Reading List: Powell’s Books staff’s best books of 2017

Powell’s just released their Staff Top 5 Picks of 2017, and I’ve crunched the numbers* in order to calculate their “consensus” Top Ten. Presented in order of most to least total points, they are (links below take you to Powell’s, because that seemed appropriate):

  1. The Child Finder by Rene Denfeld (34 points)
  2. The Hate U Give by Angie Thomas (29 points)
  3. Borne by Jeff VanderMeer (26 points)
  4. Her Body and Other Parties by Carmen Maria Machado (23 points)
  5. Sing, Unburied, Sing by Jesmyn Ward (21 points)
  6. American War by Omar El Akkad (21 points)
  7. Homesick for Another World by Ottessa Moshfegh (19 points)
  8. History of Wolves by Emily Fridlund (19 points)
  9. You Don’t Have to Say You Love Me by Sherman Alexie (16 points)
  10. We Are Never Meeting in Real Life by Samantha Irby (14 points)

So far, the only book on this list that I’ve read is The Hate U Give. That one made my top five best of 2017 list as well. But, I’ve had my eye on Borne and American War for a while now. Both sound fantastic. I may bump these up on my library hold list based on how well loved they were by the Powell’s staff.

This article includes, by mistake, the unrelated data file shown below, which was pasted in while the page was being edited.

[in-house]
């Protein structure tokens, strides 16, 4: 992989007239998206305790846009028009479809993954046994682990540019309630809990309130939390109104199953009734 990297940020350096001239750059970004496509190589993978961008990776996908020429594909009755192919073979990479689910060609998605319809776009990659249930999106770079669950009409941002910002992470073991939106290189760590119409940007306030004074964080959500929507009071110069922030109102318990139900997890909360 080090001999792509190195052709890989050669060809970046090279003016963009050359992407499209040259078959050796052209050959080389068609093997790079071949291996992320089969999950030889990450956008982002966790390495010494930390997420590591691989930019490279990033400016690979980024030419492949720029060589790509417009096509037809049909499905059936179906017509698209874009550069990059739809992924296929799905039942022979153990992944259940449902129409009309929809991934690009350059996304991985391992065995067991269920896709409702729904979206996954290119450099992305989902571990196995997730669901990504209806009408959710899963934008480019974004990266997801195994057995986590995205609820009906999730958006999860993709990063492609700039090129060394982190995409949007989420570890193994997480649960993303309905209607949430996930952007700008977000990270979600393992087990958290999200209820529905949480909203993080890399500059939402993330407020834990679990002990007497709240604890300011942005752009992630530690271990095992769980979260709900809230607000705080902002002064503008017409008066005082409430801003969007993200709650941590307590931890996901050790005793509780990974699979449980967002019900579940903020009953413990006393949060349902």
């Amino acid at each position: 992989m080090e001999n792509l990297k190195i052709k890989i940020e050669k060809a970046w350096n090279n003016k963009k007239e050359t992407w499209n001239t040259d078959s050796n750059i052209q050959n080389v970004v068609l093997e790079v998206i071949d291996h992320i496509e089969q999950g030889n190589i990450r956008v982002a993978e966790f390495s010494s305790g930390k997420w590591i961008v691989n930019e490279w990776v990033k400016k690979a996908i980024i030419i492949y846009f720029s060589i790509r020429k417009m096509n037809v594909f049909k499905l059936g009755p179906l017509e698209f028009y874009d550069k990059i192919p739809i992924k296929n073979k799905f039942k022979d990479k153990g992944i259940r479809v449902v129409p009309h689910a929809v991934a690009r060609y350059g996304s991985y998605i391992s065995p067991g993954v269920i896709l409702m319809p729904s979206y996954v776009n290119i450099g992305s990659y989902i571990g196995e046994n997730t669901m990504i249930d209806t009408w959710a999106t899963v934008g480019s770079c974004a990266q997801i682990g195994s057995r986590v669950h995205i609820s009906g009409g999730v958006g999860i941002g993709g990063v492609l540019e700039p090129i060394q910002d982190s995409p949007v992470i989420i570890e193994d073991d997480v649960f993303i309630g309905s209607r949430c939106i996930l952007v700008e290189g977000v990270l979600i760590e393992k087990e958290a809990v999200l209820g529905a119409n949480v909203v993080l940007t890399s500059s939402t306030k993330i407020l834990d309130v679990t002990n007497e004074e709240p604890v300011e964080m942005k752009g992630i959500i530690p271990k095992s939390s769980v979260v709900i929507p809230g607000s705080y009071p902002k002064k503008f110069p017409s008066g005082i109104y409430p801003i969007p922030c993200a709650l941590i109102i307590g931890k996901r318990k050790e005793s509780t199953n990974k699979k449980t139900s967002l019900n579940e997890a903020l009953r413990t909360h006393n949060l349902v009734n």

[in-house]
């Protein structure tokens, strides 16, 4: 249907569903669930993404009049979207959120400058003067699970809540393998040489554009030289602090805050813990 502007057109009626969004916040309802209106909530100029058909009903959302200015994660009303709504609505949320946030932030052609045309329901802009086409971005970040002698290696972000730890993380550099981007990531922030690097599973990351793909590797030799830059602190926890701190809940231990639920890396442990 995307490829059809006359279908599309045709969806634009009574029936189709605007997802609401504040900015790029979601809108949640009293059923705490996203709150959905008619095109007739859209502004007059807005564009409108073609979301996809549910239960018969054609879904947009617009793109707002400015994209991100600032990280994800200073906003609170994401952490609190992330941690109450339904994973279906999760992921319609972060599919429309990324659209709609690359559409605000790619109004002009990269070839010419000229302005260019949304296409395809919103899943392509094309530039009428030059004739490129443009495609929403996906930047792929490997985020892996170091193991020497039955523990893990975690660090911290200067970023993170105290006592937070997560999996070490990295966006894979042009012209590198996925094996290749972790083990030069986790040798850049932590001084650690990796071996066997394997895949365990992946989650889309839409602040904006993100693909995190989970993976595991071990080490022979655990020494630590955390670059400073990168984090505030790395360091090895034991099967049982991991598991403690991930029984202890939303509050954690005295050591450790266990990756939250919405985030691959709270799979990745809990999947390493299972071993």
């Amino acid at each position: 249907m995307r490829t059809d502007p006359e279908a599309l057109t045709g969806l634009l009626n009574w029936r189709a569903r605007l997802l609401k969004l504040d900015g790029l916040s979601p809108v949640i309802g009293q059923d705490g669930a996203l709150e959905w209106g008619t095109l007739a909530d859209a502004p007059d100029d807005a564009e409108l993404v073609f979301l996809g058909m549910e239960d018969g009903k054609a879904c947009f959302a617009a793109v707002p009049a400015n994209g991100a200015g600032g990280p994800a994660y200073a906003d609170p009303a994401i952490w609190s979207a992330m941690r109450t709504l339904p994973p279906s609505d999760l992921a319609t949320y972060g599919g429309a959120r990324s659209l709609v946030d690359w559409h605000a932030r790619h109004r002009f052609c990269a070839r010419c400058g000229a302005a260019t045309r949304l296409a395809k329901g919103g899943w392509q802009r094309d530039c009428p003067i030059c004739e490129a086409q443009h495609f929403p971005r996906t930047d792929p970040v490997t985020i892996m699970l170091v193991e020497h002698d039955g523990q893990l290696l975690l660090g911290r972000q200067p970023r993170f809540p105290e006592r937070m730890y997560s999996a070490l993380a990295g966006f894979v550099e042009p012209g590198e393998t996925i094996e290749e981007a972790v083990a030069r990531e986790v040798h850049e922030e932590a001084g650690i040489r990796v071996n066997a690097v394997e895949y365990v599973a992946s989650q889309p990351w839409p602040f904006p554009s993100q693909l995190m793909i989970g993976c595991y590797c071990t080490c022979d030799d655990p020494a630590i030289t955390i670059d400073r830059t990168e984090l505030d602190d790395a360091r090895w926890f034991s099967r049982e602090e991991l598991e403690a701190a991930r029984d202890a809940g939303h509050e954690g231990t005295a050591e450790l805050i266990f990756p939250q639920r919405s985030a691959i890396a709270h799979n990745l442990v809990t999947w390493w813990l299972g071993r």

Overall, this looks like a pretty solid list of great books. In general, Powell’s staff recommendations are a pretty reliable source for me of great reads, especially for literary fiction. So, I’ve added these to my to-read shelf and created a separate PowellsBestof2017 Goodreads shelf to keep track of them.

If you’ve already read anything on this list, or if you are planning to read anything here, let me know what you think/recommend in the comments.

 

* In case you’re interested, here’s how I came up with the total points… I did some good old “copying and pasting” of all the lists into a spreadsheet. Then I assigned points to each mention of each book based on where it appeared in each list (5 points for first place, 4 points for second place, etc.). Then I made a pivot table and sorted the results by total number of points in descending order. There was an obvious cut-off after the first ten books. So I capped the list at ten books.

I did this same analysis for the past 2 years. You can check out my analysis and summary of the 2016 best of post here and the 2015 best of post here if you’re looking for more recommendations.

Advertisements